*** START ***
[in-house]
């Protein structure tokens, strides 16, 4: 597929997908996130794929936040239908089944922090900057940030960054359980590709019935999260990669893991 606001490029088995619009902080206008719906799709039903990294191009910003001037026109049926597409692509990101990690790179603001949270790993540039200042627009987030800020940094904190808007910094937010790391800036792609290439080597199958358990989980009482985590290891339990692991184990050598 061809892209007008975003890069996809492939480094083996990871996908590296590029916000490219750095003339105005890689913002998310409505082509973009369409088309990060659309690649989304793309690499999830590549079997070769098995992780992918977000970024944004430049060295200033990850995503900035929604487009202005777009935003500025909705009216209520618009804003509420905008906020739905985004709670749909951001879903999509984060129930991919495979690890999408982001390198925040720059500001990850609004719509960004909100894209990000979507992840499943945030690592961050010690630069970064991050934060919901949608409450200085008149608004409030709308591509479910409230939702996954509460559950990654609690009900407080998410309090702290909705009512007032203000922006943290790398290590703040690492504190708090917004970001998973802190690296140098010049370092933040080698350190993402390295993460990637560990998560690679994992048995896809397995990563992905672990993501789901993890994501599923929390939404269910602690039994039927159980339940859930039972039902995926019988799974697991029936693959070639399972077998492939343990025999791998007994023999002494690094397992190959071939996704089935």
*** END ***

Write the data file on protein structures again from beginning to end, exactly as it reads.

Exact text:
[in-house]
């Protein structure tokens, strides 16, 4: 597929997908996130794929936040239908089944922090900057940030960054359980590709019935999260990669893991 606001490029088995619009902080206008719906799709039903990294191009910003001037026109049926597409692509990101990690790179603001949270790993540039200042627009987030800020940094904190808007910094937010790391800036792609290439080597199958358990989980009482985590290891339990692991184990050598 061809892209007008975003890069996809492939480094083996990871996908590296590029916000490219750095003339105005890689913002998310409505082509973009369409088309990060659309690649989304793309690499999830590549079997070769098995992780992918977000970024944004430049060295200033990850995503900035929604487009202005777009935003500025909705009216209520618009804003509420905008906020739905985004709670749909951001879903999509984060129930991919495979690890999408982001390198925040720059500001990850609004719509960004909100894209990000979507992840499943945030690592961050010690630069970064991050934060919901949608409450200085008149608004409030709308591509479910409230939702996954509460559950990654609690009900407080998410309090702290909705009512007032203000922006943290790398290590703040690492504190708090917004970001998973802190690296140098010049370092933040080698350190993402390295993460990637560990998560690679994992048995896809397995990563992905672990993501789901993890994501599923929390939404269910602690039994039927159980339940859930039972039902995926019988799974697991029936693959070639399972077998492939343990025999791998007994023999002494690094397992190959071939996704089935």